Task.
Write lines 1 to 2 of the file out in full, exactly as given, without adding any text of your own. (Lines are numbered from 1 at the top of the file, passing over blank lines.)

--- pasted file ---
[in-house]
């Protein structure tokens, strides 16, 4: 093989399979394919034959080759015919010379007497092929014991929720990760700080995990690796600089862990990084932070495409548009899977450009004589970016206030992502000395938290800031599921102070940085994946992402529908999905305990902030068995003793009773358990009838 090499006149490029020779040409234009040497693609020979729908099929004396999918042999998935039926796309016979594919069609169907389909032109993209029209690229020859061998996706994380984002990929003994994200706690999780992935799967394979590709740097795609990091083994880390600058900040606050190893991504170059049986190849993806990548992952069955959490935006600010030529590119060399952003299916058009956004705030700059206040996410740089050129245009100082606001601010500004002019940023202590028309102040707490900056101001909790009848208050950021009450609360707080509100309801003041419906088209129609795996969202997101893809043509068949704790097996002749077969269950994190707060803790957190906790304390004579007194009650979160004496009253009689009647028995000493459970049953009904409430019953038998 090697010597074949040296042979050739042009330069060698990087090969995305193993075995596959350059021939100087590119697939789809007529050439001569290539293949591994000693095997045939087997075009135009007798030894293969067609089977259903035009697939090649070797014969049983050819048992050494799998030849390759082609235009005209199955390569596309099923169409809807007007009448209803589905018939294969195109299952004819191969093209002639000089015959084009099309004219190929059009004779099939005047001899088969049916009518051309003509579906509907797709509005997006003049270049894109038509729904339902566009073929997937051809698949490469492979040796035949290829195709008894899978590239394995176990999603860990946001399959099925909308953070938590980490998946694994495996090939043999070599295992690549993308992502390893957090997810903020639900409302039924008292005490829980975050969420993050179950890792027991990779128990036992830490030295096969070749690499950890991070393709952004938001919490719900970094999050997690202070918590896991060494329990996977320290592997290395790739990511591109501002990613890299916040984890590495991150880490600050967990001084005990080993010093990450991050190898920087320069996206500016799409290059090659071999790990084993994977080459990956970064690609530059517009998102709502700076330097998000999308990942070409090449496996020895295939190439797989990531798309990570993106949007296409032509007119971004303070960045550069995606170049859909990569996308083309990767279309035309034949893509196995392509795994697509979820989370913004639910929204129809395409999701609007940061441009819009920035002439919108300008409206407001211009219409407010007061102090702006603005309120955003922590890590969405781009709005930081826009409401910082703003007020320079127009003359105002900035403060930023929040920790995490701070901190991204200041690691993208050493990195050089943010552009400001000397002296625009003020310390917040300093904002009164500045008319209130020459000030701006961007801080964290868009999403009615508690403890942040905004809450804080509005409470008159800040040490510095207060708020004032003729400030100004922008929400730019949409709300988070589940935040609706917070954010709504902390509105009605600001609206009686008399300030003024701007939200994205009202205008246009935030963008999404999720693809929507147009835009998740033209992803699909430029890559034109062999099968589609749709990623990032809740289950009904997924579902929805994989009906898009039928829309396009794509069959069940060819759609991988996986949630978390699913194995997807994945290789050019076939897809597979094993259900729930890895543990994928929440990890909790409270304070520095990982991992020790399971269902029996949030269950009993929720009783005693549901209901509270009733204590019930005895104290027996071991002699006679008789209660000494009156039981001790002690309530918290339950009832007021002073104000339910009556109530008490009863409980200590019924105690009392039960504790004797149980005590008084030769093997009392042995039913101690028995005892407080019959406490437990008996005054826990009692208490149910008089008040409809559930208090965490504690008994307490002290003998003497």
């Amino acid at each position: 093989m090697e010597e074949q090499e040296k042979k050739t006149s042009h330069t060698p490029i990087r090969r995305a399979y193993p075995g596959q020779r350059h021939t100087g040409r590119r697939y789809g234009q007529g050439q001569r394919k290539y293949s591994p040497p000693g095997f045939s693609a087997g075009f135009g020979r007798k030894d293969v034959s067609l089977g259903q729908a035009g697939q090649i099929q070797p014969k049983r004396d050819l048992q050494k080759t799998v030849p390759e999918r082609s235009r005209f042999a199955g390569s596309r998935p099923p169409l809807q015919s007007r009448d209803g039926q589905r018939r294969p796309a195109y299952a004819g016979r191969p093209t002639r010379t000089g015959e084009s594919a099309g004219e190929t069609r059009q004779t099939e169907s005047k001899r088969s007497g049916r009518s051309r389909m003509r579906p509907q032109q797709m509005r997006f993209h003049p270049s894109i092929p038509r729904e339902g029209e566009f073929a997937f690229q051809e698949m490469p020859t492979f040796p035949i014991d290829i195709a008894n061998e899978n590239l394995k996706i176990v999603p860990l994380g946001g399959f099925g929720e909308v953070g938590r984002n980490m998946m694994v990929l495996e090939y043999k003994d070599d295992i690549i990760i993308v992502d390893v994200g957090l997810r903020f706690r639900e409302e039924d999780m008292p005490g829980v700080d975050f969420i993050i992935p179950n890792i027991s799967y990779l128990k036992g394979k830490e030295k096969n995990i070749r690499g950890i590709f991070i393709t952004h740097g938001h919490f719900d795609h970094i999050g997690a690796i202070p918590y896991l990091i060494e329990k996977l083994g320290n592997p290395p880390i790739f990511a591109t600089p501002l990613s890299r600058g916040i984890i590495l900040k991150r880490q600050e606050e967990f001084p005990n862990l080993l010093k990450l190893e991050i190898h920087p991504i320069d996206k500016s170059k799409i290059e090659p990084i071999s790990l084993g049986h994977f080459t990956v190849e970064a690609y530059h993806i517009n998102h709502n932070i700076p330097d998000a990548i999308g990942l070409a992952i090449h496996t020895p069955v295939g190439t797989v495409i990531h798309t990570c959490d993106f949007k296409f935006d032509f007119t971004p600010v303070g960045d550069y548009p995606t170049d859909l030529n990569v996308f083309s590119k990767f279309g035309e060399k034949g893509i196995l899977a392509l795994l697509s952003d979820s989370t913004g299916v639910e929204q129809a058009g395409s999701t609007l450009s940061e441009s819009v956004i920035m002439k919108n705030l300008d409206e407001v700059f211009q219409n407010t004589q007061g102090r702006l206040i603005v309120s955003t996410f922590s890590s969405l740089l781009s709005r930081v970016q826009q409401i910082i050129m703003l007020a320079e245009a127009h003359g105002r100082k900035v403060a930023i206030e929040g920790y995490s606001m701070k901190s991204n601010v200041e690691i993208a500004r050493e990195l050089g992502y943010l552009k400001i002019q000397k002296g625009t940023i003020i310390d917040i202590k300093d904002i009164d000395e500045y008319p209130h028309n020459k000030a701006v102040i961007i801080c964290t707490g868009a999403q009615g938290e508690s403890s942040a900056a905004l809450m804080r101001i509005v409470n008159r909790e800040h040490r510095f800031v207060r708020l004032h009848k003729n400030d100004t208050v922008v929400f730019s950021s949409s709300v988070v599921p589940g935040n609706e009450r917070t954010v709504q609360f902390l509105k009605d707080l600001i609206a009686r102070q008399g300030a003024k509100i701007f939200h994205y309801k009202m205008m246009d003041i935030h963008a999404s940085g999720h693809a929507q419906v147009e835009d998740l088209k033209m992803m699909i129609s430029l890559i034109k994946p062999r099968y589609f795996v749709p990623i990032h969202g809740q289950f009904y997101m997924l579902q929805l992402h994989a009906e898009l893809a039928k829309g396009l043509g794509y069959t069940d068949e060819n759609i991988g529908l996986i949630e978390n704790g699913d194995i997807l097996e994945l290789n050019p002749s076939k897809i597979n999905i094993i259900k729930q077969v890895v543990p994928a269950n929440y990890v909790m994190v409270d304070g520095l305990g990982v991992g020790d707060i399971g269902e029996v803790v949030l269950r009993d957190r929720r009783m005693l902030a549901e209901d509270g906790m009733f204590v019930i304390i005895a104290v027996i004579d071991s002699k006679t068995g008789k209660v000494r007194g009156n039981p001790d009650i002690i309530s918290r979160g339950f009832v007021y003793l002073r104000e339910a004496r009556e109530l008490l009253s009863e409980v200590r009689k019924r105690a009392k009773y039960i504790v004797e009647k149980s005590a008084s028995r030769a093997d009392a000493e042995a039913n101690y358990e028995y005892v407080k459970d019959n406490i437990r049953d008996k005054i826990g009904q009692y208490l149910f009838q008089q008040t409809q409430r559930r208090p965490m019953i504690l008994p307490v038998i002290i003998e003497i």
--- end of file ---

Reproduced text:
[in-house]
């Protein structure tokens, strides 16, 4: 093989399979394919034959080759015919010379007497092929014991929720990760700080995990690796600089862990990084932070495409548009899977450009004589970016206030992502000395938290800031599921102070940085994946992402529908999905305990902030068995003793009773358990009838 090499006149490029020779040409234009040497693609020979729908099929004396999918042999998935039926796309016979594919069609169907389909032109993209029209690229020859061998996706994380984002990929003994994200706690999780992935799967394979590709740097795609990091083994880390600058900040606050190893991504170059049986190849993806990548992952069955959490935006600010030529590119060399952003299916058009956004705030700059206040996410740089050129245009100082606001601010500004002019940023202590028309102040707490900056101001909790009848208050950021009450609360707080509100309801003041419906088209129609795996969202997101893809043509068949704790097996002749077969269950994190707060803790957190906790304390004579007194009650979160004496009253009689009647028995000493459970049953009904409430019953038998 090697010597074949040296042979050739042009330069060698990087090969995305193993075995596959350059021939100087590119697939789809007529050439001569290539293949591994000693095997045939087997075009135009007798030894293969067609089977259903035009697939090649070797014969049983050819048992050494799998030849390759082609235009005209199955390569596309099923169409809807007007009448209803589905018939294969195109299952004819191969093209002639000089015959084009099309004219190929059009004779099939005047001899088969049916009518051309003509579906509907797709509005997006003049270049894109038509729904339902566009073929997937051809698949490469492979040796035949290829195709008894899978590239394995176990999603860990946001399959099925909308953070938590980490998946694994495996090939043999070599295992690549993308992502390893957090997810903020639900409302039924008292005490829980975050969420993050179950890792027991990779128990036992830490030295096969070749690499950890991070393709952004938001919490719900970094999050997690202070918590896991060494329990996977320290592997290395790739990511591109501002990613890299916040984890590495991150880490600050967990001084005990080993010093990450991050190898920087320069996206500016799409290059090659071999790990084993994977080459990956970064690609530059517009998102709502700076330097998000999308990942070409090449496996020895295939190439797989990531798309990570993106949007296409032509007119971004303070960045550069995606170049859909990569996308083309990767279309035309034949893509196995392509795994697509979820989370913004639910929204129809395409999701609007940061441009819009920035002439919108300008409206407001211009219409407010007061102090702006603005309120955003922590890590969405781009709005930081826009409401910082703003007020320079127009003359105002900035403060930023929040920790995490701070901190991204200041690691993208050493990195050089943010552009400001000397002296625009003020310390917040300093904002009164500045008319209130020459000030701006961007801080964290868009999403009615508690403890942040905004809450804080509005409470008159800040040490510095207060708020004032003729400030100004922008929400730019949409709300988070589940935040609706917070954010709504902390509105009605600001609206009686008399300030003024701007939200994205009202205008246009935030963008999404999720693809929507147009835009998740033209992803699909430029890559034109062999099968589609749709990623990032809740289950009904997924579902929805994989009906898009039928829309396009794509069959069940060819759609991988996986949630978390699913194995997807994945290789050019076939897809597979094993259900729930890895543990994928929440990890909790409270304070520095990982991992020790399971269902029996949030269950009993929720009783005693549901209901509270009733204590019930005895104290027996071991002699006679008789209660000494009156039981001790002690309530918290339950009832007021002073104000339910009556109530008490009863409980200590019924105690009392039960504790004797149980005590008084030769093997009392042995039913101690028995005892407080019959406490437990008996005054826990009692208490149910008089008040409809559930208090965490504690008994307490002290003998003497």